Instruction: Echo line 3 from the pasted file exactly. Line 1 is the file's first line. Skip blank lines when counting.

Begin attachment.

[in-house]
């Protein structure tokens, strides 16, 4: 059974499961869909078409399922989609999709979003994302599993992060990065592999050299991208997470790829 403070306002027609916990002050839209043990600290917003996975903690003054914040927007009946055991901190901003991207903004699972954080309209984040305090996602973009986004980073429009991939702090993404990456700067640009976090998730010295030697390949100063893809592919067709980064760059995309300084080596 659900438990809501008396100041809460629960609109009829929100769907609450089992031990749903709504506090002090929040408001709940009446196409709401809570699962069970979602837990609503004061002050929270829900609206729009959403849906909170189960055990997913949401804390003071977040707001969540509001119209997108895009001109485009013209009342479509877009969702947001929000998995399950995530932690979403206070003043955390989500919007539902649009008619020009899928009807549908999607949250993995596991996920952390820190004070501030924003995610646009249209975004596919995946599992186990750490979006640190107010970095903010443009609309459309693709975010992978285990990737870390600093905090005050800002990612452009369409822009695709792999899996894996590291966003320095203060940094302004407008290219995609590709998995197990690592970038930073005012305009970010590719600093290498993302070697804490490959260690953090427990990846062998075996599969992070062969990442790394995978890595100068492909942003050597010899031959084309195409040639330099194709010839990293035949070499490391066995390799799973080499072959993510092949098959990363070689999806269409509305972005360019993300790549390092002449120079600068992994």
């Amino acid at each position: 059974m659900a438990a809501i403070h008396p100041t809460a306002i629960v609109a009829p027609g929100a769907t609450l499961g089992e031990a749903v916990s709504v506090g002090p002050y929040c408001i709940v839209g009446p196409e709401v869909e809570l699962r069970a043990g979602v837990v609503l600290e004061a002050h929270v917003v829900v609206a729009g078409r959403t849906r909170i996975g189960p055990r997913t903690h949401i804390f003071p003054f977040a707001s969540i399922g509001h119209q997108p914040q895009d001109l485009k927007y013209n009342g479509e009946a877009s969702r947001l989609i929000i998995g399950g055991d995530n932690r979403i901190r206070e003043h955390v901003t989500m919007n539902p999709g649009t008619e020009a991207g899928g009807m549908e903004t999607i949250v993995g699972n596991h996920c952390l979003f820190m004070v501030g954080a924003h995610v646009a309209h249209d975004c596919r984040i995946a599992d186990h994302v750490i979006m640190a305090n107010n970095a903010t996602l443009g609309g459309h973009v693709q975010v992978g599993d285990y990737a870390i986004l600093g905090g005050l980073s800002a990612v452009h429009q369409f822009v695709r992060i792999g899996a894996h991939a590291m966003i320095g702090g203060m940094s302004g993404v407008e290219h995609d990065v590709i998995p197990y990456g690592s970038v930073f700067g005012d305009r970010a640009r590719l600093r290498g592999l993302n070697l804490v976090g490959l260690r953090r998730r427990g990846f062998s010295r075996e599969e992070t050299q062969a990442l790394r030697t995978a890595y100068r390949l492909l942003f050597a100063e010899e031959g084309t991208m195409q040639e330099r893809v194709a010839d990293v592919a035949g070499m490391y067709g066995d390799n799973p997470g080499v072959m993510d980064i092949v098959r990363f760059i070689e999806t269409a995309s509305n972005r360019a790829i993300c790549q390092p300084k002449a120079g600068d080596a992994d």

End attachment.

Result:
């Amino acid at each position: 059974m659900a438990a809501i403070h008396p100041t809460a306002i629960v609109a009829p027609g929100a769907t609450l499961g089992e031990a749903v916990s709504v506090g002090p002050y929040c408001i709940v839209g009446p196409e709401v869909e809570l699962r069970a043990g979602v837990v609503l600290e004061a002050h929270v917003v829900v609206a729009g078409r959403t849906r909170i996975g189960p055990r997913t903690h949401i804390f003071p003054f977040a707001s969540i399922g509001h119209q997108p914040q895009d001109l485009k927007y013209n009342g479509e009946a877009s969702r947001l989609i929000i998995g399950g055991d995530n932690r979403i901190r206070e003043h955390v901003t989500m919007n539902p999709g649009t008619e020009a991207g899928g009807m549908e903004t999607i949250v993995g699972n596991h996920c952390l979003f820190m004070v501030g954080a924003h995610v646009a309209h249209d975004c596919r984040i995946a599992d186990h994302v750490i979006m640190a305090n107010n970095a903010t996602l443009g609309g459309h973009v693709q975010v992978g599993d285990y990737a870390i986004l600093g905090g005050l980073s800002a990612v452009h429009q369409f822009v695709r992060i792999g899996a894996h991939a590291m966003i320095g702090g203060m940094s302004g993404v407008e290219h995609d990065v590709i998995p197990y990456g690592s970038v930073f700067g005012d305009r970010a640009r590719l600093r290498g592999l993302n070697l804490v976090g490959l260690r953090r998730r427990g990846f062998s010295r075996e599969e992070t050299q062969a990442l790394r030697t995978a890595y100068r390949l492909l942003f050597a100063e010899e031959g084309t991208m195409q040639e330099r893809v194709a010839d990293v592919a035949g070499m490391y067709g066995d390799n799973p997470g080499v072959m993510d980064i092949v098959r990363f760059i070689e999806t269409a995309s509305n972005r360019a790829i993300c790549q390092p300084k002449a120079g600068d080596a992994d």